Pondering Mutability

"Let us forget the distinction of right and wrong," Chuang Tzu said. "Let us find enjoyment in the realm of the infinite and remain there." To see all of life from the viewpoint of Tao, one can see the mutability of all things and give up the need to classify anything. This is not unlike what Rumi wrote centuries later: “Out beyond ideas of wrongdoing and rightdoing there is a field. I'll meet you there. When the soul lies down in that grass, the world is too full to talk about.” It is the pondering of mutability in a world without distinction that makes life more fulfilling.

No Standard of Conduct

In Taoism, the way to happiness is always to follow one's spontaneous nature. Since we are all constructed differently, we can find a sense of unity in our differences. There should never be a single standard of conduct. This is not the way of Tao and standards do little to foster the budding of Te in our 'coming to be real.'

Tranquility in Disturbance

Tranquility in Disturbance or equanimity of mind during the most disturbing circumstances is a way of understanding the meaning of wandering in the unfathomable. Even the most enlightened often seek meaning and when the moment crisis arrives, they are left wondering why they still face conflict. Since Tao evens out extremes - and this means one in non-attachment will often meet another who is very attached - Tao behaves the same in human relationships as it does in nature. A warm front pulls a cold front into a dance of wind. Opposites attract until balance is achieved. Knowing this, the enlightened can rise to the occasion. Tranquility in Disturbance is a type of initiation for the Taoist.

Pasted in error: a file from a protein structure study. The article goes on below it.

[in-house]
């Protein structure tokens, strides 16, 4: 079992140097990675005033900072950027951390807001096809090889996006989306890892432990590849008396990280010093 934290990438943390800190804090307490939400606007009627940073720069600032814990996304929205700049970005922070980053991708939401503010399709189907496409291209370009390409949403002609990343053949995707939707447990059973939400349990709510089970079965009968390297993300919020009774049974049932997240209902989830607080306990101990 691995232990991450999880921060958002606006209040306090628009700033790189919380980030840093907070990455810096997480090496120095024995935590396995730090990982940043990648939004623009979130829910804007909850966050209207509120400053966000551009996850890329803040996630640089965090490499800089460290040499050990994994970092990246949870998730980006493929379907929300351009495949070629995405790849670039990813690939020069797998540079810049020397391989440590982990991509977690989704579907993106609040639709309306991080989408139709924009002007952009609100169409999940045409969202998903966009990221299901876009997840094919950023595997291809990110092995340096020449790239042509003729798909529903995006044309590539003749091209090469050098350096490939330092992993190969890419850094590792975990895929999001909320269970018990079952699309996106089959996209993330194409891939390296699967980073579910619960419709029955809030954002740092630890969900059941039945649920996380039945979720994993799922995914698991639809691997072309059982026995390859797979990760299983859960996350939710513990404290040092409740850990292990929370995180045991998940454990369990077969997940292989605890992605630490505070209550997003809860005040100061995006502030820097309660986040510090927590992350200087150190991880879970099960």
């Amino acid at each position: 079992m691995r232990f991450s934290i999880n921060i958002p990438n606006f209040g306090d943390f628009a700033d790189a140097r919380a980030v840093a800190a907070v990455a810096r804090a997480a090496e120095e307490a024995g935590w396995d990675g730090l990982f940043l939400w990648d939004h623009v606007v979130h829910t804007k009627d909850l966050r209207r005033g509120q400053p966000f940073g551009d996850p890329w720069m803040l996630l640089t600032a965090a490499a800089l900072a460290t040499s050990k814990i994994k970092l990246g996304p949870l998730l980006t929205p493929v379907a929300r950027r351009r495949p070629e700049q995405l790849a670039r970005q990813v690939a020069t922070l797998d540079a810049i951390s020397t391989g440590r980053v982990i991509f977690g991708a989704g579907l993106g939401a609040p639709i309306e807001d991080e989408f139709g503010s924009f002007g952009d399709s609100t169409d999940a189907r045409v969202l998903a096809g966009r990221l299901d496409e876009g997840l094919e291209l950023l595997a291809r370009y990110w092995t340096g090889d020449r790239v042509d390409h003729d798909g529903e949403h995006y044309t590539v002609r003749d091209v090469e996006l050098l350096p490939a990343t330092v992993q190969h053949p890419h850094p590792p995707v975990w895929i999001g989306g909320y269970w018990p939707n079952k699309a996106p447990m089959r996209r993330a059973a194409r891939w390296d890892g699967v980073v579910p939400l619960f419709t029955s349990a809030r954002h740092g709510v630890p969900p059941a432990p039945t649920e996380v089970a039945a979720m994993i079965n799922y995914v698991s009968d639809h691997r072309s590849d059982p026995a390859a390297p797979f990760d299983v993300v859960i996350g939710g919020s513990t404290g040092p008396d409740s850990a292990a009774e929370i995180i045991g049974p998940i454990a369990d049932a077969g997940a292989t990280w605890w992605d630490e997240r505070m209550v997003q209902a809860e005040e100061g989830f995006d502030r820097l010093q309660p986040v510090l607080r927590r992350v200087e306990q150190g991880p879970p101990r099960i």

There is No Real Separation

When we identify ourselves with the Infinite, we see that we cannot be separate from Tao, nature and all we see around us. In our 'coming to be real' we are different, but we are not separate. When we wander in the Unfathomable, we have no need for distinctions. "I alone am muddled, as if I have no home to go back to." In the same way we might admire the intricate beauty of how nature designs everything so purposefully - we too, shine when we acknowledge our realness.